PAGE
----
There has also been a slight increase in the percentage who have Medicaid insurance, perhaps because a provision of the 2010 healthcare law expanded the qualifying income levels for Medicaid. Thus, the reduction in the percentage of uninsured Americans has been accompanied by increases in the percentages who now have Medicaid or self-funded insurance, through a government exchange or on their own.
Conclusion from pubhealth.tumblr.com: Obamacare, the ACA, has been a resounding policy success. Let’s spread the word.
By Elizabeth Mendes
Most Americans born into the generations that came after the Baby Boom have gone their entire lives aware that smoking can cause lung cancer. But this fact has not always been well-known – and at one time it wasn’t known at all.
Actually, it wasn’t even until cigarettes were mass produced and popularized by manufacturers in the first part of the 20th century that there was cause for alarm. Prior to the 1900s, lung cancer was a rare disease. Turn-of-the-century changes though, gave way to an era of rapidly increasing lung cancer rates. New technology allowed cigarettes to be produced on a large scale, and advertising glamorized smoking. The military got in on it too – giving cigarettes out for free to soldiers during World Wars I and II.
Cigarette smoking increased rapidly through the 1950s, becoming much more widespread. Per capita cigarette consumption soared from 54 per year in 1900, to 4,345 per year in 1963. And, lung cancer went from rarity to more commonplace – by the early 1950s it became “the most common cancer diagnosed in American men,” writes American Cancer Society Chief Medical Officer Otis Brawley, M.D., in an article published November 2013 in CA: A Cancer Journal for Clinicians.
However, though tobacco usage and lung cancer rates increased in tandem, few experts suspected a connection, according to Brawley and his co-authors.
From American Cancer Society
One map that puts America’s gun violence epidemic in perspective
When it comes to gun ownership, the US blows the rest of the world out of the water. And the research on guns suggests that’s probably contributing to our gun murder problem — one that the 74 school shootings that have happened since Sandy Hook demonstrate isn’t yet under control.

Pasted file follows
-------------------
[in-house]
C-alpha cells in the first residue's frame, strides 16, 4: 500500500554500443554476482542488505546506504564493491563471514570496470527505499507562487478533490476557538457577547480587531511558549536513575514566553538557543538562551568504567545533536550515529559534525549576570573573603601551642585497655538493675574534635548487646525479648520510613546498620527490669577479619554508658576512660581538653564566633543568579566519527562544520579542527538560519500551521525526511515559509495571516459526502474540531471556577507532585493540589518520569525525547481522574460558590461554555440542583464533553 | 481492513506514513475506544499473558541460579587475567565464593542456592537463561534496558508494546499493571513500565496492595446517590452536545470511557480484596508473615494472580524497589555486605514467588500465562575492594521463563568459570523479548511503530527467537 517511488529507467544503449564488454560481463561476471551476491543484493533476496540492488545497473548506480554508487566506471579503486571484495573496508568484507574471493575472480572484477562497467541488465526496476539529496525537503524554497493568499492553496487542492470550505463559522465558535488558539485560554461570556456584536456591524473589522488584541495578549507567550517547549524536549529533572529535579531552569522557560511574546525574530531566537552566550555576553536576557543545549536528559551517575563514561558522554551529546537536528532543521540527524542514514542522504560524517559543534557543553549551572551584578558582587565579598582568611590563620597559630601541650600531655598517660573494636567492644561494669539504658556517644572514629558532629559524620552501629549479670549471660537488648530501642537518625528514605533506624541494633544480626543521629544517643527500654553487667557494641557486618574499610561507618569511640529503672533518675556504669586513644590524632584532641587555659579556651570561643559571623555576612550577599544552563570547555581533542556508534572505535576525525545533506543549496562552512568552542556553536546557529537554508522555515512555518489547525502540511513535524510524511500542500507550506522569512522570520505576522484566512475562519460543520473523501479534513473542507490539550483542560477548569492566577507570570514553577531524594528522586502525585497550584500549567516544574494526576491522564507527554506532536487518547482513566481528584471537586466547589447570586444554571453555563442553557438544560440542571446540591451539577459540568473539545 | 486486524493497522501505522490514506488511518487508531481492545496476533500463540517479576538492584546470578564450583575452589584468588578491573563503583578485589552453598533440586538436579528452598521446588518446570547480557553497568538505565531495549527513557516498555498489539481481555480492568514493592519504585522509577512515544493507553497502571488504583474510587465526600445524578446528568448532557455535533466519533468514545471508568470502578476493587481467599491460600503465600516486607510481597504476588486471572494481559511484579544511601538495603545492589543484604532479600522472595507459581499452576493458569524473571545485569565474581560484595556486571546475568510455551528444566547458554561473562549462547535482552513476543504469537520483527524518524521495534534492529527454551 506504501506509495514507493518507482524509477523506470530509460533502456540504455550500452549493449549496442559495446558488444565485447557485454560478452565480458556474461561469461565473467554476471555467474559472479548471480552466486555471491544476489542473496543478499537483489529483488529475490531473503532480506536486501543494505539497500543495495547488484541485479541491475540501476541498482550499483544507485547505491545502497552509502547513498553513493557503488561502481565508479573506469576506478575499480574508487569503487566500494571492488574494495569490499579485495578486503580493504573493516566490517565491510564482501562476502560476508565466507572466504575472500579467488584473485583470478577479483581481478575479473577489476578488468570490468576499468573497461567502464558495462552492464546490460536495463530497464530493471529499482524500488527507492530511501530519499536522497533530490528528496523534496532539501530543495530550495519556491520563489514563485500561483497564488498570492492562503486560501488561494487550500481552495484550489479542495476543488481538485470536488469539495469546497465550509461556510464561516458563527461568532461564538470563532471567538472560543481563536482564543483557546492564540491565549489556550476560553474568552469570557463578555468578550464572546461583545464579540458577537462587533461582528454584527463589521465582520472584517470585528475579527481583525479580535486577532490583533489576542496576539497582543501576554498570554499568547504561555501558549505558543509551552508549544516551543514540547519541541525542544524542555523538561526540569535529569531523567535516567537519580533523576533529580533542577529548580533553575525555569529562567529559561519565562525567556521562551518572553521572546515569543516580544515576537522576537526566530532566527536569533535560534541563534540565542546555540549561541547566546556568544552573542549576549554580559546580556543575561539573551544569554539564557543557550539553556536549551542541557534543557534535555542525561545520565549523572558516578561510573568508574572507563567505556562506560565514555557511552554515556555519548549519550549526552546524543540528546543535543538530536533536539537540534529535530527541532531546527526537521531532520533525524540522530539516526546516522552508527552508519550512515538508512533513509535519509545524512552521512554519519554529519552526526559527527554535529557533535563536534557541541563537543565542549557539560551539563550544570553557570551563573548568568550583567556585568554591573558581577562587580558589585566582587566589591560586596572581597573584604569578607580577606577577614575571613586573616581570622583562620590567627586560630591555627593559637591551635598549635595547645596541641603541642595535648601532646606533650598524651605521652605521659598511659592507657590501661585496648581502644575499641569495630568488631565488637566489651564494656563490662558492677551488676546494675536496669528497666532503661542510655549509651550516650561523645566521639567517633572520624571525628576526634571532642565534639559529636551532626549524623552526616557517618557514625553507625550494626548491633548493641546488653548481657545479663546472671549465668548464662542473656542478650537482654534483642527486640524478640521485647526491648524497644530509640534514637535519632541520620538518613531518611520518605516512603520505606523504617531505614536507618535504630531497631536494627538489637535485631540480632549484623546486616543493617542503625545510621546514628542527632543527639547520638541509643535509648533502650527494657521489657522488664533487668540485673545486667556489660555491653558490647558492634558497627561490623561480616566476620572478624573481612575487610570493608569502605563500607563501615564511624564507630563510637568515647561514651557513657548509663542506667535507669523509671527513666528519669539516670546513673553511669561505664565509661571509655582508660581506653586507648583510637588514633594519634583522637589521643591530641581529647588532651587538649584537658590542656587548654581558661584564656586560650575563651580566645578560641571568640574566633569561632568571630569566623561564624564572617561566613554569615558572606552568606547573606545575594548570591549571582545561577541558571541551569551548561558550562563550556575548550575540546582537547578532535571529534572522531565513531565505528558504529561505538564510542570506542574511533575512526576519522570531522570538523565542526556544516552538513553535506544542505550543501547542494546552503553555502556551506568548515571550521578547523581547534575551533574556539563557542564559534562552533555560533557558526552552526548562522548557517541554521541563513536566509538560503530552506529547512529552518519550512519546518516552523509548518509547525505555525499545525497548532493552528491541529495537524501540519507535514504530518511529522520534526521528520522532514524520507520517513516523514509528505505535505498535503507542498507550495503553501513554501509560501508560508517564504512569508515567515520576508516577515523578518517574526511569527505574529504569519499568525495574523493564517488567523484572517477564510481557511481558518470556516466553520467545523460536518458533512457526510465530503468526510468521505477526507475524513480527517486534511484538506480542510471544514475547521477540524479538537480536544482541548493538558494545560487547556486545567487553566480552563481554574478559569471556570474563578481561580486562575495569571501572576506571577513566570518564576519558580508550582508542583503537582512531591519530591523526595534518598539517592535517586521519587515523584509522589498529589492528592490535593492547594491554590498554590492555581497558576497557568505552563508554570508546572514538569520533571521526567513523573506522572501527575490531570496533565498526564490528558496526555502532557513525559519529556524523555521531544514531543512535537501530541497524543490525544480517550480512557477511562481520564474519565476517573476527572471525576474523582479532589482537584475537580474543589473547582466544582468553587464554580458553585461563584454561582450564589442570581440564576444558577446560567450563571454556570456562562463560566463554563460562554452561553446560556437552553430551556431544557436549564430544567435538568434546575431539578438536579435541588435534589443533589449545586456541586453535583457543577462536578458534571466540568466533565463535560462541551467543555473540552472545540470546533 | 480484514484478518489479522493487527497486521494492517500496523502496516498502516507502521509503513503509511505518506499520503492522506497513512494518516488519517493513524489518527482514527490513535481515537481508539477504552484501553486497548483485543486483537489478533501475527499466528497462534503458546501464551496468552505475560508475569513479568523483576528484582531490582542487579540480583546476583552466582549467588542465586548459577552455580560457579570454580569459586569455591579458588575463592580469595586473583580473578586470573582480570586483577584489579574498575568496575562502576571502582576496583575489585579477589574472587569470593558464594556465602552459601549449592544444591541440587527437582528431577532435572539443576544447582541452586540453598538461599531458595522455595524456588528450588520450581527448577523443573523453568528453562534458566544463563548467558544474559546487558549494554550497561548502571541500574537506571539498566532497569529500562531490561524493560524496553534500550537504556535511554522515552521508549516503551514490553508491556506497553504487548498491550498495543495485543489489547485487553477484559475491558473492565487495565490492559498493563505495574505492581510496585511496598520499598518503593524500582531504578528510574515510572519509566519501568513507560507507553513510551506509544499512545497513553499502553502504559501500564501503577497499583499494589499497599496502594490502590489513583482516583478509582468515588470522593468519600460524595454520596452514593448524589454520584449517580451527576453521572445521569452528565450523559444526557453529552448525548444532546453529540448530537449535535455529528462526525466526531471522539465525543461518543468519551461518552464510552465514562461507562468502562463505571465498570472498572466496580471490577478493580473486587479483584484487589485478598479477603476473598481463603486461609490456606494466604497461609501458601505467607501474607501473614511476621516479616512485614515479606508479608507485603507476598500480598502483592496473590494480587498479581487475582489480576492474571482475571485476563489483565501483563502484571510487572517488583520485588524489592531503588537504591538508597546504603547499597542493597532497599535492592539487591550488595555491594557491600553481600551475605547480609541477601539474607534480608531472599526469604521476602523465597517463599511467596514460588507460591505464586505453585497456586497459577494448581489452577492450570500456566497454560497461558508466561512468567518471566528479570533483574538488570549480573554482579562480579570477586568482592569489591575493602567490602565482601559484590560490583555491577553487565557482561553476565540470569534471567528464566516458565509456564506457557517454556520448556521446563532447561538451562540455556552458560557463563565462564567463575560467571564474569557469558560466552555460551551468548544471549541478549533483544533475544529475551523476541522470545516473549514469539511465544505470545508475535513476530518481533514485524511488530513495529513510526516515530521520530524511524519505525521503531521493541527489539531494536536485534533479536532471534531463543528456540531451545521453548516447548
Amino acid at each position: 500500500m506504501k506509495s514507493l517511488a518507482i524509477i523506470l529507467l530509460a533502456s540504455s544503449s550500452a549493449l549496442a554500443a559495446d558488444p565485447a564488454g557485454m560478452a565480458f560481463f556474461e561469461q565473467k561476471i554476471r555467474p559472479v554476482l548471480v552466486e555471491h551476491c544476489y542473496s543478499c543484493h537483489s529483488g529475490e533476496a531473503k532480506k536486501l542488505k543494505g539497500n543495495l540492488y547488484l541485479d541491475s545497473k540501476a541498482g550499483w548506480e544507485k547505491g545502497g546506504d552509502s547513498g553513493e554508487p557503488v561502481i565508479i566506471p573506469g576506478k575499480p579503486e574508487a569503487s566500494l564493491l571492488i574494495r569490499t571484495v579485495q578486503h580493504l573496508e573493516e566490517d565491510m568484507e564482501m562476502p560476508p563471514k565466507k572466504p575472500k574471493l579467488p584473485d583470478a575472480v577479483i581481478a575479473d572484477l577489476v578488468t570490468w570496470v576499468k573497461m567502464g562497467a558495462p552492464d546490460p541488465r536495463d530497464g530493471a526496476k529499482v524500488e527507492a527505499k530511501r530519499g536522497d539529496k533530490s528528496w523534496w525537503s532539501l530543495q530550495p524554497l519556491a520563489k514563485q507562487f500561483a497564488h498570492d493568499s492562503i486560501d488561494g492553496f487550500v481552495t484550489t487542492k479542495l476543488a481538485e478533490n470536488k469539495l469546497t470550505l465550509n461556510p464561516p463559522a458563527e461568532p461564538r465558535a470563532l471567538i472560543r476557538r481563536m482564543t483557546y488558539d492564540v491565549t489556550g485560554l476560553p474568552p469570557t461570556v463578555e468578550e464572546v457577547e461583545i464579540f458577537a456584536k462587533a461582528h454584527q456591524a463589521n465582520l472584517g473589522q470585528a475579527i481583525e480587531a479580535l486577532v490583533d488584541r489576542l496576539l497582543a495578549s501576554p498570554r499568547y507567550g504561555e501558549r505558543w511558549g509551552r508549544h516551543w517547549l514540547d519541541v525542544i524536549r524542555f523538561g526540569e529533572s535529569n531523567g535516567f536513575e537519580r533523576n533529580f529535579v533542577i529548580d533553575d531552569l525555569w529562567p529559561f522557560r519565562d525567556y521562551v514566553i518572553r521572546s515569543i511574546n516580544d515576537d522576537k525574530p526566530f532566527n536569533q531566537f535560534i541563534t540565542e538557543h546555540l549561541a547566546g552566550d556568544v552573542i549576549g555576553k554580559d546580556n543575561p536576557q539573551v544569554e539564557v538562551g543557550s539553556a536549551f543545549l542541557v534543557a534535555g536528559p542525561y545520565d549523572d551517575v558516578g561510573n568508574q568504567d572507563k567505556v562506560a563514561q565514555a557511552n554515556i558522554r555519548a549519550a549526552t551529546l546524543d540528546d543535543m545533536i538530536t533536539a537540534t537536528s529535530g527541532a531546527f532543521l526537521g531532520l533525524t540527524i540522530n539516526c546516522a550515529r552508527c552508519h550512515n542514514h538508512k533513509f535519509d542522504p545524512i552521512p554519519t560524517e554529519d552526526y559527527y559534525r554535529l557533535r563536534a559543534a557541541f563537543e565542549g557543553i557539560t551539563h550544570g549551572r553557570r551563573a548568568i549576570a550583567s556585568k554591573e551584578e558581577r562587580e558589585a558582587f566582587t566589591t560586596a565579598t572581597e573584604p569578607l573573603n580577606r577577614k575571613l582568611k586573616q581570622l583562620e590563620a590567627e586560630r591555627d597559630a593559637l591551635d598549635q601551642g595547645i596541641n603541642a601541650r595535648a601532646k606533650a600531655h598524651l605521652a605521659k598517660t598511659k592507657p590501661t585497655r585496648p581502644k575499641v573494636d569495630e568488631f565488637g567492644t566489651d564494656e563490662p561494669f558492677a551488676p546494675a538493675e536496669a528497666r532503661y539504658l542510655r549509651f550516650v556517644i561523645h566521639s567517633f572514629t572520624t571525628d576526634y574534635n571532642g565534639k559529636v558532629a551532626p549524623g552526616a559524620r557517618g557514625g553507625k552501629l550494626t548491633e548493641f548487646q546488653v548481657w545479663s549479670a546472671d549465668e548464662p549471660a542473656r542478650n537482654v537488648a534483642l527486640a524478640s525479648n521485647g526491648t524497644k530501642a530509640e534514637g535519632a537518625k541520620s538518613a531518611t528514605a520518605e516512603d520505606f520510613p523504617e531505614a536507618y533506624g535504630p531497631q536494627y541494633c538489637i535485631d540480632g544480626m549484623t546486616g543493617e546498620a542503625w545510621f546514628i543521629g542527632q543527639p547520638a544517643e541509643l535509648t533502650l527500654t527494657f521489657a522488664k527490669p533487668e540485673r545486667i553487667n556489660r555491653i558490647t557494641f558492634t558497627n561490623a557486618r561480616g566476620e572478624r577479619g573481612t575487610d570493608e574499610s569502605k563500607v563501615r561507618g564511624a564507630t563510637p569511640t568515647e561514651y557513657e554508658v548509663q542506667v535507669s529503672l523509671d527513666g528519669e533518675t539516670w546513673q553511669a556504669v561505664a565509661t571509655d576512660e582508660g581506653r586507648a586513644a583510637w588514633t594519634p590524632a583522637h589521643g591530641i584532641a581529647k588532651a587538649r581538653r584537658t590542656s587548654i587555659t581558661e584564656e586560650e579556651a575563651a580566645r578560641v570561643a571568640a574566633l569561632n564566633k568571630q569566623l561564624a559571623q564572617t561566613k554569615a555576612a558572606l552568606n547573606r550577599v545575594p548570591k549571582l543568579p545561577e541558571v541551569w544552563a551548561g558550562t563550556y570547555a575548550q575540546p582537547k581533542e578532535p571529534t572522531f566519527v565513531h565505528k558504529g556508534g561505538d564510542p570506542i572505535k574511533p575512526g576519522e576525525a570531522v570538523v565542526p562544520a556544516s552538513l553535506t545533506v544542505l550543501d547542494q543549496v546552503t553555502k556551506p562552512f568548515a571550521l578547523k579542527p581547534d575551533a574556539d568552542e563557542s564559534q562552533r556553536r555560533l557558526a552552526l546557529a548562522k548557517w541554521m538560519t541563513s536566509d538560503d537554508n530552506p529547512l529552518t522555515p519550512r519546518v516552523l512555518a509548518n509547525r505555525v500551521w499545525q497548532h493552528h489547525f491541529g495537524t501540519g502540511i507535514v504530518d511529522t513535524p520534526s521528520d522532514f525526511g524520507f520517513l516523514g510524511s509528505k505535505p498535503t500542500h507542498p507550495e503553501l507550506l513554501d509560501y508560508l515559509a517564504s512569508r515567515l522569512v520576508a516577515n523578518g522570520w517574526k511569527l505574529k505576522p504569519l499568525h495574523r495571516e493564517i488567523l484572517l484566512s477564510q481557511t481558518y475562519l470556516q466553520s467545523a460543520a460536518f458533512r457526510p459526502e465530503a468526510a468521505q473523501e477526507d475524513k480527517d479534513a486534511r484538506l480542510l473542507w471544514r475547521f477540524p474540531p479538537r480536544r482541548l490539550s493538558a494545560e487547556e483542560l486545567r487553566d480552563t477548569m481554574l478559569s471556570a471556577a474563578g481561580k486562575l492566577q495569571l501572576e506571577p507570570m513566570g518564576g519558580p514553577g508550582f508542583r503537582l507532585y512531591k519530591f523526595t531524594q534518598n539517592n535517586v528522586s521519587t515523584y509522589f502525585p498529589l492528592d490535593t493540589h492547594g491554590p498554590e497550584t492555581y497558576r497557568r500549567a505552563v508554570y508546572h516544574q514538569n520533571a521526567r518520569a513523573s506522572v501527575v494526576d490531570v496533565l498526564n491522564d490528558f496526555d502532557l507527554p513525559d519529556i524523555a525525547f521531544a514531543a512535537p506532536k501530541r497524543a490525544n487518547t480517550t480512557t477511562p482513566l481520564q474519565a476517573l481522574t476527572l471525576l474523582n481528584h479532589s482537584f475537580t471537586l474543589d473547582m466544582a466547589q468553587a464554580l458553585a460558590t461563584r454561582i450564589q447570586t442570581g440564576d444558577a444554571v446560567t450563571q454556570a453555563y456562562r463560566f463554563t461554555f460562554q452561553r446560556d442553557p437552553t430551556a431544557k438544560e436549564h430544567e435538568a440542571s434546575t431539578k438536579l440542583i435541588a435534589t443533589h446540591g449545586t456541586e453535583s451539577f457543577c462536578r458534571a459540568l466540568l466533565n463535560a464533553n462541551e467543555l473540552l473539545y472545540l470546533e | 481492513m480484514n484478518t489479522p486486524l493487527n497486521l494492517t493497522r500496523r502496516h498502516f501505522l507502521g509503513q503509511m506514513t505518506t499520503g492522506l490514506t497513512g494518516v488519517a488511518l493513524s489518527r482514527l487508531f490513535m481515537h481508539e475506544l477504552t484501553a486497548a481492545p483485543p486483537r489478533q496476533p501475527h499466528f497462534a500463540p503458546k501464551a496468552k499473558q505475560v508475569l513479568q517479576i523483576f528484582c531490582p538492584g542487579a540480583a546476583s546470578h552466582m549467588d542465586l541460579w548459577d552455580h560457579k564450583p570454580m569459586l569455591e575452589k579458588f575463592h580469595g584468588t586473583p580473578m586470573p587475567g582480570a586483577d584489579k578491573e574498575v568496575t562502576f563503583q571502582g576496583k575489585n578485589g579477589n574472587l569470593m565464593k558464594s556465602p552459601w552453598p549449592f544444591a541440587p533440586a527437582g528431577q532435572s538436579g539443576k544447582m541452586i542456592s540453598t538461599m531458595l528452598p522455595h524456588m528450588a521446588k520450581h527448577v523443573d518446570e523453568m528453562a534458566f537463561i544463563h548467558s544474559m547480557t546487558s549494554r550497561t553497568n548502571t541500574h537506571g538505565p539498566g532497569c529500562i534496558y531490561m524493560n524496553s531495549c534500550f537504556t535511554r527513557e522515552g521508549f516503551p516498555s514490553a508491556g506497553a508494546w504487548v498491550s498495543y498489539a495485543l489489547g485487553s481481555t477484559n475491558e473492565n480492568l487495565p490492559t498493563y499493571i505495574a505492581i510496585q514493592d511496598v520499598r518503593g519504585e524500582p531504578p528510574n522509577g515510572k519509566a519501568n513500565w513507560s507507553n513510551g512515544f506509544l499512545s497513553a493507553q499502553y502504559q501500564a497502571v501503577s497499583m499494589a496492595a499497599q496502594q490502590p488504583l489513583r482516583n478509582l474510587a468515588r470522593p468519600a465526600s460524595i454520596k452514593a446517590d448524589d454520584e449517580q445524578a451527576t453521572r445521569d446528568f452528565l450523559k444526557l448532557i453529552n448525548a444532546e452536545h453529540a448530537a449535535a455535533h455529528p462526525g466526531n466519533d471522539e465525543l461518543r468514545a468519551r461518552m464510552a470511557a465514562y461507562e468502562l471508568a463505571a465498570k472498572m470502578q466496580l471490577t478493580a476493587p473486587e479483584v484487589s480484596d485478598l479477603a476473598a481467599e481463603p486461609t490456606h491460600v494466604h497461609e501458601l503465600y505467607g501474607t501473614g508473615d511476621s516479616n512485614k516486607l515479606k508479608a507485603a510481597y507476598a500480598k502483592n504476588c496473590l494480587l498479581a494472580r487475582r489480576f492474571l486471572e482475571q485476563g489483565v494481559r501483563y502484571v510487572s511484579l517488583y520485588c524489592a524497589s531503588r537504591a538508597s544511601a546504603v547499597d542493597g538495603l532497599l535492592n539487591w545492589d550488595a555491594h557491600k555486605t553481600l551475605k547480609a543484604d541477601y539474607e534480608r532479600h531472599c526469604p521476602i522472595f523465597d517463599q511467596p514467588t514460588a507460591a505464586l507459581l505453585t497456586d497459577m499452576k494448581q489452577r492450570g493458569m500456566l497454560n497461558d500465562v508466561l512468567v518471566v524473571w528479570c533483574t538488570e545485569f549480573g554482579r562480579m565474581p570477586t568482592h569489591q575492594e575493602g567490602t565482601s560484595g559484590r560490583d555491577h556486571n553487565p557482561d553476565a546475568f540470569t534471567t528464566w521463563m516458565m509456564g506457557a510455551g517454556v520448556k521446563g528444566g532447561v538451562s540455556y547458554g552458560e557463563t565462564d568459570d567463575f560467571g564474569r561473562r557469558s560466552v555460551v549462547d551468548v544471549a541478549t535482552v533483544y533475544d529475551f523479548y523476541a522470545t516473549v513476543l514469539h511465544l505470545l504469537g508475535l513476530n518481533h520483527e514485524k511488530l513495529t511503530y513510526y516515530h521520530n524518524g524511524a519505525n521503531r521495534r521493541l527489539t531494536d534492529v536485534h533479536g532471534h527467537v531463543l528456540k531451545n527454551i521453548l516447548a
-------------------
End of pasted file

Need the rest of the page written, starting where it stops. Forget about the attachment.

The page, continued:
Here’s a map of firearm ownership around the world, using 2012 data compiled by The Guardian. The United States has nearly twice as many guns per 100 people as the next closest, Yemen — 88.8 guns per 100 as opposed to 54.8 in Yemen.
(From The Pew Charitable Trusts)
CDC urges vaccination as summer travel season approaches
Two hundred and eighty-eight cases of measles were reported to the Centers for Disease Control and Prevention (CDC) in the United States between Jan. 1 and May 23, 2014. This is the largest number of measles cases in the United States reported in the first five months of a year since 1994. Nearly all of the measles cases this year have been associated with international travel by unvaccinated people.
“The current increase in measles cases is being driven by unvaccinated people, primarily U.S. residents, who got measles in other countries, brought the virus back to the United States and spread to others in communities where many people are not vaccinated,” said Dr. Anne Schuchat, assistant surgeon general and director of CDC’s National Center for Immunizations and Respiratory Diseases. “Many of the clusters in the U.S. began following travel to the Philippines where a large outbreak has been occurring since October 2013.”
Of the 288 cases, 280 (97 percent) were associated with importations from at least 18 countries. More than one in seven cases has led to hospitalization. Ninety percent of all measles cases in the United States were in people who were not vaccinated or whose vaccination status was unknown. Among the U.S. residents who were not vaccinated, 85 percent were religious, philosophical or personal reasons.
The large number of measles cases this year stresses the importance of vaccination. Healthcare providers should use every patient encounter to ensure that all their patients are up to date on vaccinations; especially, before international travel.
The United States and Mexico are now effectively tied for a top spot nobody really wants — most obese in the developed world.
According to the Organisation for Economic Co-operation and Development (OECD), both populations are edging the 70 percent mark for citizens who are considered overweight or obese.*
(From PBS Newshour)